6) The Bangladesh-China-India-Myanmar (BCIM) Corridor will go from the southern part of China to Myanmar.
I will further elaborate on the routes for their history and the current situation of the ventures. The author has detailed the history and the current status of the same.
Chapter 2: China’s Asian Dream
Marching West: The Economics of Power in Central Asia.
While China executes its grand plans to build the silk road, they use every strategy to meet the objectives. The initial focus was to create the maritime silk route through the east and south China sea. But the experts suggest the premier Wen Jiabao look westward and start from there so that while the troubled east is in the process of rectification, China develops its West. There are three components of the “March Westward” objective.
- Central Asia
China took administrative control of Xinjiang in 1949 and established it as an autonomous region in 1953. Xinjiang contains China’s 5th of gas and coal reserves and the highest concentration of oil reserves. The province population was primarily Uyghurs, mostly connected with Uzbekistan and Turkmenistan, followed by similar cultural practices and Islam. Local tribes and residents constituted 90 percent of the population.
Kazakhstan, Kyrgyzstan, Tajikistan, Uzbekistan, and Turkmenistan, now adjoining countries, had little connection till 1991 when they were part of the Soviet Union. After the disintegration of the Soviet Union, Xinjiang found itself in the center of the continent. China made sure it secured its borders and formed a consortium to fuel economic activities. China quickly filled in to fulfill the commercial activity vacuum the region faced. They built up a network of roads, railways, and pipelines to connect the whole country. Xinjiang will now be the transit point to the whole of Central Asia and Europe. Sleep and laid-back towns were now bursting with transit and trading activities.
All these activities do not bring only good news for the locals. China slowly got the Han Chinese to settle in Xinjiang. Slowly the percentage of the local population went down to as low as 40%. Han Chinese were given the opportunity in all spaces, compared to the local Uyghur Muslims. This act fueled unrest and led to riots, acts of terrorism, and demonstrations in Xinjiang and other provinces of China. China took this act seriously and, in the name of security, started re-education camps. They kept the Uyghur Muslims in the camps and educated them to teach Chinese values and de-Islamization. This step from China is justified to quite an extent. When ISIS was rising, most of the recruits from Central Asia were the Uyghur Muslims from Xinjiang. This number did not include the already present Uyghur Muslim fighters in the ISIS camps.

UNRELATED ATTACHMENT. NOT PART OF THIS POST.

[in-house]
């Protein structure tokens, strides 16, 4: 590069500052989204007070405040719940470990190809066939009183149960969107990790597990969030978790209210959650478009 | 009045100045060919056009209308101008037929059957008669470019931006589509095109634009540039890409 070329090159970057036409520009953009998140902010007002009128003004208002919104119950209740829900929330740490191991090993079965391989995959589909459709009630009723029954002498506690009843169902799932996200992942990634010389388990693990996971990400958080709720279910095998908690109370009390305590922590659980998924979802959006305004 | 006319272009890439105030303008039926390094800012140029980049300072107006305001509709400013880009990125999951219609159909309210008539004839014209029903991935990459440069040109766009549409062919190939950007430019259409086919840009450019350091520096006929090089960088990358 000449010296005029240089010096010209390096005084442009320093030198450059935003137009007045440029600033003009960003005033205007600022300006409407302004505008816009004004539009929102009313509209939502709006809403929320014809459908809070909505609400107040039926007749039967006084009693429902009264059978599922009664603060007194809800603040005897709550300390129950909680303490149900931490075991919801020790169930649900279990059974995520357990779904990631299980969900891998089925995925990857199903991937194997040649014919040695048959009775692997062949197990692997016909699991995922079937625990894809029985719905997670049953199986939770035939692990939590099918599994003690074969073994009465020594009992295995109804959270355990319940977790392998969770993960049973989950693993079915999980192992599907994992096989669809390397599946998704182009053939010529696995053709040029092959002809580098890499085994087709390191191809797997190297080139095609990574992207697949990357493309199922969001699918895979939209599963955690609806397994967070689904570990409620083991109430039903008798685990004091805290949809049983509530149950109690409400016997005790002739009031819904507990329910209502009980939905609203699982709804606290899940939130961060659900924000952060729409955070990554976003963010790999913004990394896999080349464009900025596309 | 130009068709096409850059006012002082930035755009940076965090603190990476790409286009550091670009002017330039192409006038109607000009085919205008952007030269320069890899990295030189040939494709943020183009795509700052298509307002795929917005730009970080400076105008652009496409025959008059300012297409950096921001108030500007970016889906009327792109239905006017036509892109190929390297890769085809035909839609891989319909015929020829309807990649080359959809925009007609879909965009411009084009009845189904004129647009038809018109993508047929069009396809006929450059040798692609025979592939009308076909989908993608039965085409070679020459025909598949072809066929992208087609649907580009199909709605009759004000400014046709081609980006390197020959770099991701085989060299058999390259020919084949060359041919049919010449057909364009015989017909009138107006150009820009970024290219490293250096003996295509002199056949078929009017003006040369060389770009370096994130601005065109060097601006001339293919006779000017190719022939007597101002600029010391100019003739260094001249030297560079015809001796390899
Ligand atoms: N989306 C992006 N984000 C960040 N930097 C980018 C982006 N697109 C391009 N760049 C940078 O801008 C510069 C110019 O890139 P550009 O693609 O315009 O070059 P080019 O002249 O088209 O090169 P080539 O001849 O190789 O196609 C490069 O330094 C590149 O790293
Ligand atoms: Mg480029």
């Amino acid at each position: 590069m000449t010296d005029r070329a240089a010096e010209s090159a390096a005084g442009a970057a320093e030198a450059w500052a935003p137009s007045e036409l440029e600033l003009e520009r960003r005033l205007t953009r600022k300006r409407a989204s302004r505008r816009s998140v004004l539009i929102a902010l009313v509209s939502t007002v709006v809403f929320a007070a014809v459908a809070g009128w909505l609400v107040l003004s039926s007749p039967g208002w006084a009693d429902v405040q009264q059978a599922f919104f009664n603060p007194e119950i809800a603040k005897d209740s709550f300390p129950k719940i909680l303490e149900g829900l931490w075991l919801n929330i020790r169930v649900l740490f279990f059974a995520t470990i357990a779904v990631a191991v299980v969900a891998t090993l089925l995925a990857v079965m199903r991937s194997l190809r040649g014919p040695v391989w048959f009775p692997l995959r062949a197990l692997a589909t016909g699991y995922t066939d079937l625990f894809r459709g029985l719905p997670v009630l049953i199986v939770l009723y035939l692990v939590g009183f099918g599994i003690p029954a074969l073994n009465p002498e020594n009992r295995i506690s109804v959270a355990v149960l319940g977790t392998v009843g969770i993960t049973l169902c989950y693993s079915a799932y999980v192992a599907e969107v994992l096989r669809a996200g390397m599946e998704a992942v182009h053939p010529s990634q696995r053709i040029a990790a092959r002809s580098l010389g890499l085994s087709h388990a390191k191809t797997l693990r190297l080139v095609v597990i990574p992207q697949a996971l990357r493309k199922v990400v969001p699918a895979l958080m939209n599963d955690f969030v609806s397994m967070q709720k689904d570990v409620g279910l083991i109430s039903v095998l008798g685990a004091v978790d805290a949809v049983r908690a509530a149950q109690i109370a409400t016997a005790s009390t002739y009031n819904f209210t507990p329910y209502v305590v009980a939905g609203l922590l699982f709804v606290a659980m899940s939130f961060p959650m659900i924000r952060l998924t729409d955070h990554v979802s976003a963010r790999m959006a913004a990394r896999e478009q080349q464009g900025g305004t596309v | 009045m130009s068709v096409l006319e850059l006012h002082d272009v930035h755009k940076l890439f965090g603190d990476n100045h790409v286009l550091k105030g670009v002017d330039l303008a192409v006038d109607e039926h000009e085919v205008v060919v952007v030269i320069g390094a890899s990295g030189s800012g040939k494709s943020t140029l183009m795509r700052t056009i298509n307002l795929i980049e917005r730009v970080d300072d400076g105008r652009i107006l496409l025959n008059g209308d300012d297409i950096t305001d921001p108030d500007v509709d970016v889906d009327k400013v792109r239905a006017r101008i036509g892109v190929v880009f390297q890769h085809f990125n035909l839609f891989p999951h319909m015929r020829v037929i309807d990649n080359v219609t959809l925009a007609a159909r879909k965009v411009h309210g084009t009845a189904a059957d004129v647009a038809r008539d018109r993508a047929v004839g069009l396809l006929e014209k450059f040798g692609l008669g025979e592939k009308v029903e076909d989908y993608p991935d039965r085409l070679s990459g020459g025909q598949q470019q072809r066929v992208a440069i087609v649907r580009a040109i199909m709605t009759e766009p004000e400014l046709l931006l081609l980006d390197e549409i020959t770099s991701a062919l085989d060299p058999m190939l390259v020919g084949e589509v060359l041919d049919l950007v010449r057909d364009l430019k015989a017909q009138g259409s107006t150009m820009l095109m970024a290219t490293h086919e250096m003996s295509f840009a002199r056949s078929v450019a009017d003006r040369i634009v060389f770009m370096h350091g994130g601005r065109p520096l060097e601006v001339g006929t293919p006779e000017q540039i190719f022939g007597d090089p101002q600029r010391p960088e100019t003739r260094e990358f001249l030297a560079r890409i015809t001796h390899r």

Even with all these complexities, the Chinese government continues to develop Xinjiang to facilitate trading between them and Central Asia. Even though transportation by road is not quite economical, Europe and China exchange time-sensitive goods between places. In this process, there is an intermingling of the cultures and those who are ready to participate in the economic development benefit from it.
“Central Asia is the thickest piece of cake given to the modern Chinese by the heavens.” ~ General Liu Yazhou of China’s People’s Liberation Army (PLA). This statement consolidates the China approach/strategy towards Central Asia. Kazakhstan, Kyrgyzstan, Tajikistan, Turkmenistan, and Uzbekistan constitute Central Asian countries. No single bullet for all cases is the approach China takes. All these countries are rich in natural resources, but they do not have the infrastructure to exploit them.
China, with deep pockets, stepped ahead to control the major infrastructure projects, oil and gas fields, and mining zones. They would bid low for the infrastructure projects and high for the natural resources to take control of the same. These countries are cash-strapped, so ready to give away infrastructure projects to the lowest bidder. China also created its dependency, where it became the single largest importer of its resources.
The people of these countries also feel threatened that China may gobble them up with debt diplomacy and thinning bloodlines. These countries gave the infrastructure projects to Chinese construction agencies that Chinese banks funded (as the countries did not have the money to pay the construction companies) on the bank’s terms and conditions. These terms and conditions extended to barter or lease of the area or some other exclusive rights.
Chinese banks also keep an eye on an opportunity to take a pie in the company’s share. When the market is down, the banks will pick up the stakes in the companies. Chinese banks have a stake in most of the companies in Central Asia. Chinese businesses would grease the palms of the officials to get the licenses and tenders, and the local officials, in turn, offer them impunity from issues around. This treatment is on all levels, from the city to the country, and officials also know that it is inevitable if they want the government to keep running.